When a group of researchers last year claimed to have found a “genetic signature” to identify people likely to live to 100, they were questioned immediately. Now they’ve retracted the controversial paper — but continue to stand behind their assertion.
After online publication of our report “Genetic Signatures of Exceptional Longevity in Humans” (1) we discovered that technical errors in the Illumina 610 array and an inadequate quality control protocol introduced false positive single nucleotide polymorphisms (SNPs) in our findings. An independent laboratory subsequently performed stringent quality control measures, ambiguous SNPs were then removed, and resultant genotype data were validated using an independent platform. We then reanalyzed the reduced data set using the same methodology as in the published paper. We feel the main scientific findings remain supported by the available data: (i) A model consisting of multiple specific SNPs accurately differentiates between centenarians and controls; (ii) genetic profiles cluster into specific signatures; and (iii) signatures are associated with ages of onset of specific age-related diseases and subjects with the oldest ages. However, the specific details of the new analysis change substantially from those originally published online to the point of becoming a new report. Therefore, we retract the original manuscript and will pursue alternative publication of the new findings.
The notice is signed by all of the authors, beginning with lead author Paola Sebastiani. The reasons for the retraction are clear, and the notice seem to respond quite well to concerns raised by Science and others. The retraction, Science takes pains to note in an accompanying statement, had nothing to do with fraud:
Science emphasizes that there was no misconduct by Sebastiani and colleagues. The researchers worked exhaustively to correct the errors in the original paper and we regret that the outcome of the extensive revision and re-review process was not more favorable.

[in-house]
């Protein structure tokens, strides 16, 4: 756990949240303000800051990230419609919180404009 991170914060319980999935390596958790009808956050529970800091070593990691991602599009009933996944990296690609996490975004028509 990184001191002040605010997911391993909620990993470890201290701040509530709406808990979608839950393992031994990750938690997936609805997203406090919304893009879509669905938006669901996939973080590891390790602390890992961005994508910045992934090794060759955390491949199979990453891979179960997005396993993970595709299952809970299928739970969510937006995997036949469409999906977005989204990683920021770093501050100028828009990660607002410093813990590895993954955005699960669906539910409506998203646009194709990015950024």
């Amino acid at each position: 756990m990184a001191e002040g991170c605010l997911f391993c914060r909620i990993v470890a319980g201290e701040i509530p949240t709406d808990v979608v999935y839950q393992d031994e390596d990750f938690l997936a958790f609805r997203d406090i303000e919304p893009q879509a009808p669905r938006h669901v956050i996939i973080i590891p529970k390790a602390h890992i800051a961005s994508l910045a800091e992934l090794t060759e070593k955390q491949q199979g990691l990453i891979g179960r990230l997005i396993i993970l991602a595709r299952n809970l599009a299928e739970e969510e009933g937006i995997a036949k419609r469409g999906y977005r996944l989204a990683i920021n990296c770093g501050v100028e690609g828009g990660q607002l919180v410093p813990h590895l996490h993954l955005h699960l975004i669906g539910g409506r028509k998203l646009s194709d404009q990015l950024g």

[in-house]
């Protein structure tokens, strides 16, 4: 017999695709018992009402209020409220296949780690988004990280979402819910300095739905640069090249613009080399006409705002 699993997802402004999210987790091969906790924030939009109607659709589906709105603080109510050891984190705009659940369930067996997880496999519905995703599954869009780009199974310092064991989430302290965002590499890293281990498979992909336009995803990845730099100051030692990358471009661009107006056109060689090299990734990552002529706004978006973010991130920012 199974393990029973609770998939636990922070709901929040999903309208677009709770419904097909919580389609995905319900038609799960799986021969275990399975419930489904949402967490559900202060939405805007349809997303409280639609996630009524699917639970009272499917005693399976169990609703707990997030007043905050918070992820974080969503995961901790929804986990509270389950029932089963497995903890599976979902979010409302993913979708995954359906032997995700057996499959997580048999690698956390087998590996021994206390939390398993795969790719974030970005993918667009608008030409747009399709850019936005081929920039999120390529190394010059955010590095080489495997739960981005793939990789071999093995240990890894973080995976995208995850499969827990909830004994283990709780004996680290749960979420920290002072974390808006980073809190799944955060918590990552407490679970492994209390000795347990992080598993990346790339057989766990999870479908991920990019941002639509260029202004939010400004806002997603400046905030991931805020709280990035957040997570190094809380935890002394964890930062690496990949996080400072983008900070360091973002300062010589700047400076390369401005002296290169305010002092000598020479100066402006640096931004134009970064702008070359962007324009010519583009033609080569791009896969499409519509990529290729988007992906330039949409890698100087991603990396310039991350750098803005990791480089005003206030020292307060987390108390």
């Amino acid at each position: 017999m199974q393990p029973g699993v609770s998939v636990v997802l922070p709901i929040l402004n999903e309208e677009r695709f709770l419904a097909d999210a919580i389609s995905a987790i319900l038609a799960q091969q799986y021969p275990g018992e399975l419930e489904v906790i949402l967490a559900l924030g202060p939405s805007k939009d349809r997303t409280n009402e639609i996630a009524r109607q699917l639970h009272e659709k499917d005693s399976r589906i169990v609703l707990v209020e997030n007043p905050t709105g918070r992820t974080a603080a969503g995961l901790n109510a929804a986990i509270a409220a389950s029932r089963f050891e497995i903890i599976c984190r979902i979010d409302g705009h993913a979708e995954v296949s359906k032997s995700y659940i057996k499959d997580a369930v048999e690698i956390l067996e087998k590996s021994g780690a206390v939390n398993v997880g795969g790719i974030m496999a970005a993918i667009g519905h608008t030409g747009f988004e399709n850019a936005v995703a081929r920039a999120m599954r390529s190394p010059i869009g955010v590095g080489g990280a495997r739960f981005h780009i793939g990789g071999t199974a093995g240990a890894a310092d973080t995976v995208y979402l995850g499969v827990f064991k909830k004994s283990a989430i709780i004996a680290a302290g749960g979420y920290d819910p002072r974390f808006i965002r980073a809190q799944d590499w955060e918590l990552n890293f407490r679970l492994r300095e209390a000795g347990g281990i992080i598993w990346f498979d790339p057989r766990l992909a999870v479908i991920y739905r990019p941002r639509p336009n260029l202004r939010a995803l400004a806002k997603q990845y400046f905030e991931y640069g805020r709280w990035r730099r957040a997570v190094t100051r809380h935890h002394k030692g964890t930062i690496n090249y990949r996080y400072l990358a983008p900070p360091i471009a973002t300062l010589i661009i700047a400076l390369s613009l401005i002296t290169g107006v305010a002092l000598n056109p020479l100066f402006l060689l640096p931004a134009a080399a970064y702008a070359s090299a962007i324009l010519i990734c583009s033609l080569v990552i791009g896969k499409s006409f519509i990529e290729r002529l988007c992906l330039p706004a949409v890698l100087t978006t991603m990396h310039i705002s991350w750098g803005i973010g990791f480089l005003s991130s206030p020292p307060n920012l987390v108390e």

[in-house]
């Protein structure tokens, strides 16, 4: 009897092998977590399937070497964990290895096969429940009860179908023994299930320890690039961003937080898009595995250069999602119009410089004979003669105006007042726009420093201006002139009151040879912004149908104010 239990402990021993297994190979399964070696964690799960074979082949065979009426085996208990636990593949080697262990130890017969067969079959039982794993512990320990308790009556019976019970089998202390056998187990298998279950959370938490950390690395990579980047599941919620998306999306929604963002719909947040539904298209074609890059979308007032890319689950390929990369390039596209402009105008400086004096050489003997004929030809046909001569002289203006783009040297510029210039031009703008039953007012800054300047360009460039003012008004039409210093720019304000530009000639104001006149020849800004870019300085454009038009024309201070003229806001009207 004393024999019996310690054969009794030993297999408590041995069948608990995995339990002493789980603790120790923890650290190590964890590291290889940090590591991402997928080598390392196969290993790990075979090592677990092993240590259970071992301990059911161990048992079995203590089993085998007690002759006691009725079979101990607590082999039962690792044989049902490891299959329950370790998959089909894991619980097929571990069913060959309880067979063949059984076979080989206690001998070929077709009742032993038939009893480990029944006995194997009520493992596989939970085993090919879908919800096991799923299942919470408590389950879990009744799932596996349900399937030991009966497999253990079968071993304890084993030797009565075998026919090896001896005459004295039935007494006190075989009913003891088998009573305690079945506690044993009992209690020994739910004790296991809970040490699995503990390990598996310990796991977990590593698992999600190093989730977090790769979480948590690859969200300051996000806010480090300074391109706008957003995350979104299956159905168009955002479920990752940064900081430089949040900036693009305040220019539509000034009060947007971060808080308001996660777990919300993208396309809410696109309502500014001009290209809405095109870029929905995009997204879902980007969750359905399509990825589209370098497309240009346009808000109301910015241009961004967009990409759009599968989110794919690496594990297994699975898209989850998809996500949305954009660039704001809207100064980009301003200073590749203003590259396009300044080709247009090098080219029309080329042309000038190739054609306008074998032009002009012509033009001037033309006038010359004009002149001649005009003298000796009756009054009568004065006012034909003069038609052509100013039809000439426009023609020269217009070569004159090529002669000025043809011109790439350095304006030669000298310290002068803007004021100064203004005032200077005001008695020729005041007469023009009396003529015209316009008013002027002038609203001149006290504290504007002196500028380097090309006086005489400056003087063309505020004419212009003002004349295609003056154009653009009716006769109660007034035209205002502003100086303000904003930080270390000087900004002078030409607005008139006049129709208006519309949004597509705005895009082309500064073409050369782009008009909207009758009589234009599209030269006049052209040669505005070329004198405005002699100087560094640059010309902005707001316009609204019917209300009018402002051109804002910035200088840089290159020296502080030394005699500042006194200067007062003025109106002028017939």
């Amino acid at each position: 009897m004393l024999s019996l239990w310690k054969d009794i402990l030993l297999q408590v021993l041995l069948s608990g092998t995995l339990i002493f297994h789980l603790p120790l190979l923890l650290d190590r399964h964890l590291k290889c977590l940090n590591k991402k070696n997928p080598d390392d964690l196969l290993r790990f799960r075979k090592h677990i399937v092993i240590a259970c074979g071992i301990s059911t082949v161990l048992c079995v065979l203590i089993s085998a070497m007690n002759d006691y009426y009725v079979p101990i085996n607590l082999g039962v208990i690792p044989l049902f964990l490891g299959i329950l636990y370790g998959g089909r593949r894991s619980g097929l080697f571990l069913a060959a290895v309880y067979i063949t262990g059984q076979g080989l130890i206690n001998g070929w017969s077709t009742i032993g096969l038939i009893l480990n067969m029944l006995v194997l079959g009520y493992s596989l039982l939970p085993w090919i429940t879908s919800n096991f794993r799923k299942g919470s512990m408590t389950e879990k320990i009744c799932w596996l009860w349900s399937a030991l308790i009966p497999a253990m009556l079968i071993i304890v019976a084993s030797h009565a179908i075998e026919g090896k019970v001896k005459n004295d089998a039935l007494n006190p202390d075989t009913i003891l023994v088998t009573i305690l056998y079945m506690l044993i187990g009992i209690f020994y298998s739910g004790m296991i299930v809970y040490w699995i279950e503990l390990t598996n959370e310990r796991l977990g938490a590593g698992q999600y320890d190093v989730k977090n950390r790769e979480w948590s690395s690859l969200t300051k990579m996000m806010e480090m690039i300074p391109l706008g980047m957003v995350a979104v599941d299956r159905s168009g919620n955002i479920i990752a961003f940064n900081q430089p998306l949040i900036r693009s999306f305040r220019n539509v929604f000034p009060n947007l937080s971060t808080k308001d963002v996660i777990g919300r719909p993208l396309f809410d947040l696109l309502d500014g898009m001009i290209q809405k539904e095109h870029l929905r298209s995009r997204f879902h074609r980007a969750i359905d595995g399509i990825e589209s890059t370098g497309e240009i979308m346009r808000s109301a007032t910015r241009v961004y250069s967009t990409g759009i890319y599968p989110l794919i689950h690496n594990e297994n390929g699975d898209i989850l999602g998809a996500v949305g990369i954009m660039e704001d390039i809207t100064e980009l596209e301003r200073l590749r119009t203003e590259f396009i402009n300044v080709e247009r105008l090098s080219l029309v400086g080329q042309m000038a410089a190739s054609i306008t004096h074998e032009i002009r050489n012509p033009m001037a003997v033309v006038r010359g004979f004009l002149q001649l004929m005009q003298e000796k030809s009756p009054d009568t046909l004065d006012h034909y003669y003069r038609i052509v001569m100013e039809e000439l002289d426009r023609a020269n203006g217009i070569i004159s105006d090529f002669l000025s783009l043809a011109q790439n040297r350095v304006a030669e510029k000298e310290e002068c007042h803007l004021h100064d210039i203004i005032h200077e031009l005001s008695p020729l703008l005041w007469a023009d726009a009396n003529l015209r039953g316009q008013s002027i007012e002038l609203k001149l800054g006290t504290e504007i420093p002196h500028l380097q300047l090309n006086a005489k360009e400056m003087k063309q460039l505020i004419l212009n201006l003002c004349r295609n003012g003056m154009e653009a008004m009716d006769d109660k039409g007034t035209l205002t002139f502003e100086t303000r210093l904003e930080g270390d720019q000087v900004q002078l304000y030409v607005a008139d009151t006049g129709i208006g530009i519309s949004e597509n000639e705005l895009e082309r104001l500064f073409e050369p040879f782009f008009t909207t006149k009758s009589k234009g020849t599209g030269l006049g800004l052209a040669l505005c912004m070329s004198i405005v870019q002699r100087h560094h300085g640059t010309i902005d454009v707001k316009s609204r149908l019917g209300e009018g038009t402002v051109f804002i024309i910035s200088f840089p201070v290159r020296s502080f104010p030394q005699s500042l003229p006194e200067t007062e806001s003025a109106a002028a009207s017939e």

David Goldstein, a genetics researcher at Duke who had suggested what was wrong with the paper in a smart piece by Newsweek’s Mary Carmichael last year, told Retraction Watch:
This seems to settle it and I think the authors are doing the right thing in explaining the artifact in the retraction.
We agree. Being the fine-toothed comb retraction notice readers we are, however, we were curious about this line:
We feel the main scientific findings remain supported by the available data
It reminded us of the Bulfone-Paus saga, in which journals allowed four of the group’s retraction notices to claim that the data and conclusions had been confirmed, without an editor reviewing said data. So we asked Sebastiani for details on the new findings, and whether they had submitted them anywhere yet. Through a spokesperson, Sebastiani and co-author Thomas Perls said:
We will be happy to discuss our amended findings as soon as they are published.
But this was in fact different from the Bulfone-Paus case, not only because that episode involved misconduct and this one didn’t. Science took a hard look at the new Sebastiani et al data, using peer review, and found it wanting. In a statement, the journal explains why the findings — if they make it through peer review, of course — will be published somewhere other than Science.
Sebastiani and colleagues submitted the corrected data to Science in December 2010, where the work underwent careful peer-review. Although the authors remain confident about their findings, Science has concluded on the basis of peer-review that a paper built on the corrected data would not meet the journal’s standards for genome-wide association studies. One such standard, for example, is the inclusion of a reliable replication sample that shows comparable results to those in the initial experiments.
The authors have therefore agreed to retract their paper.
We’ll keep an eye out for a new paper describing the results.
Watch Sebastiani and Perls discuss their findings in a BU video released a week after the study.